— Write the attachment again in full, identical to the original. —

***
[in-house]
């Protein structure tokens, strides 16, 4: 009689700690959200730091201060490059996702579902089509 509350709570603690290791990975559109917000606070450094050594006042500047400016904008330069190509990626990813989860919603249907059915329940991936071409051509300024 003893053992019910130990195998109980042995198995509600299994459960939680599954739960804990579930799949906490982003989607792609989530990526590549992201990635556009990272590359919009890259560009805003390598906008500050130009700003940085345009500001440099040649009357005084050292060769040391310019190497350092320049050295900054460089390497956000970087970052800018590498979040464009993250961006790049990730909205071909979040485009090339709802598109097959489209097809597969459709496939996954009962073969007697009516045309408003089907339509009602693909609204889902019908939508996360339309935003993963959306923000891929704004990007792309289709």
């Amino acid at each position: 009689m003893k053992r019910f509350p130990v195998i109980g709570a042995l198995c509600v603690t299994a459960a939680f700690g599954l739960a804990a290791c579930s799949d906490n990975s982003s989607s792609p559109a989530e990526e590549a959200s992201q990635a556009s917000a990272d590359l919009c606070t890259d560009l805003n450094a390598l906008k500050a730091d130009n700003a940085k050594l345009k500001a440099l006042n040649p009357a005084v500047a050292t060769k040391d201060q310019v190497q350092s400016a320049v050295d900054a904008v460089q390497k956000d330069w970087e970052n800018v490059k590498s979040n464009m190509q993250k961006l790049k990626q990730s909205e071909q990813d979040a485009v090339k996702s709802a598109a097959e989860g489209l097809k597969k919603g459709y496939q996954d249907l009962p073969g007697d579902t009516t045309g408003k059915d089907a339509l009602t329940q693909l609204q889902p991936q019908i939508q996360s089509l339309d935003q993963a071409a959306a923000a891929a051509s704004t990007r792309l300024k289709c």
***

[in-house]
């Protein structure tokens, strides 16, 4: 009689700690959200730091201060490059996702579902089509 509350709570603690290791990975559109917000606070450094050594006042500047400016904008330069190509990626990813989860919603249907059915329940991936071409051509300024 003893053992019910130990195998109980042995198995509600299994459960939680599954739960804990579930799949906490982003989607792609989530990526590549992201990635556009990272590359919009890259560009805003390598906008500050130009700003940085345009500001440099040649009357005084050292060769040391310019190497350092320049050295900054460089390497956000970087970052800018590498979040464009993250961006790049990730909205071909979040485009090339709802598109097959489209097809597969459709496939996954009962073969007697009516045309408003089907339509009602693909609204889902019908939508996360339309935003993963959306923000891929704004990007792309289709």
């Amino acid at each position: 009689m003893k053992r019910f509350p130990v195998i109980g709570a042995l198995c509600v603690t299994a459960a939680f700690g599954l739960a804990a290791c579930s799949d906490n990975s982003s989607s792609p559109a989530e990526e590549a959200s992201q990635a556009s917000a990272d590359l919009c606070t890259d560009l805003n450094a390598l906008k500050a730091d130009n700003a940085k050594l345009k500001a440099l006042n040649p009357a005084v500047a050292t060769k040391d201060q310019v190497q350092s400016a320049v050295d900054a904008v460089q390497k956000d330069w970087e970052n800018v490059k590498s979040n464009m190509q993250k961006l790049k990626q990730s909205e071909q990813d979040a485009v090339k996702s709802a598109a097959e989860g489209l097809k597969k919603g459709y496939q996954d249907l009962p073969g007697d579902t009516t045309g408003k059915d089907a339509l009602t329940q693909l609204q889902p991936q019908i939508q996360s089509l339309d935003q993963a071409a959306a923000a891929a051509s704004t990007r792309l300024k289709c």